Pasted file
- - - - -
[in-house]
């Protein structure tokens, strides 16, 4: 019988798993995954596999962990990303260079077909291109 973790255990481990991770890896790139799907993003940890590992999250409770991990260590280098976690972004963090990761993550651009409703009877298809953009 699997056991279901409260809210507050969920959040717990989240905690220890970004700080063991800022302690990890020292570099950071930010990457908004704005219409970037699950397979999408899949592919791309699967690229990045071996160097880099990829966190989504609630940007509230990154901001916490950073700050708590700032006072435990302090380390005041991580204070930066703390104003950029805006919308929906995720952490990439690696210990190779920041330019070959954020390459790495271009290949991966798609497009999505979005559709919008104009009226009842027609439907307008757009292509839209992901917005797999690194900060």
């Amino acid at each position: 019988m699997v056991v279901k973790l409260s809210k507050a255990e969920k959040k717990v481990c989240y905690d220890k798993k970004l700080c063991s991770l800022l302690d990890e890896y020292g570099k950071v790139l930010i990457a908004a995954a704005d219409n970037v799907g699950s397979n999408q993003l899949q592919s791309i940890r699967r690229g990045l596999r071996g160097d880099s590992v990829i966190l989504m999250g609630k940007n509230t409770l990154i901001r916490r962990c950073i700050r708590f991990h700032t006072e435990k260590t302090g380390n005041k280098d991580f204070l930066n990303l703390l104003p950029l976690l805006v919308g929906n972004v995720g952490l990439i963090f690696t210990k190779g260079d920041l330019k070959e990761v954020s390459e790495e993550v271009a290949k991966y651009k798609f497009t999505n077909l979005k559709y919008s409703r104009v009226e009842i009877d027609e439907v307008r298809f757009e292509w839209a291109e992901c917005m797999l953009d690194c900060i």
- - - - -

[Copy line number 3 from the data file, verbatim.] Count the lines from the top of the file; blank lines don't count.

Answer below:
């Amino acid at each position: 019988m699997v056991v279901k973790l409260s809210k507050a255990e969920k959040k717990v481990c989240y905690d220890k798993k970004l700080c063991s991770l800022l302690d990890e890896y020292g570099k950071v790139l930010i990457a908004a995954a704005d219409n970037v799907g699950s397979n999408q993003l899949q592919s791309i940890r699967r690229g990045l596999r071996g160097d880099s590992v990829i966190l989504m999250g609630k940007n509230t409770l990154i901001r916490r962990c950073i700050r708590f991990h700032t006072e435990k260590t302090g380390n005041k280098d991580f204070l930066n990303l703390l104003p950029l976690l805006v919308g929906n972004v995720g952490l990439i963090f690696t210990k190779g260079d920041l330019k070959e990761v954020s390459e790495e993550v271009a290949k991966y651009k798609f497009t999505n077909l979005k559709y919008s409703r104009v009226e009842i009877d027609e439907v307008r298809f757009e292509w839209a291109e992901c917005m797999l953009d690194c900060i």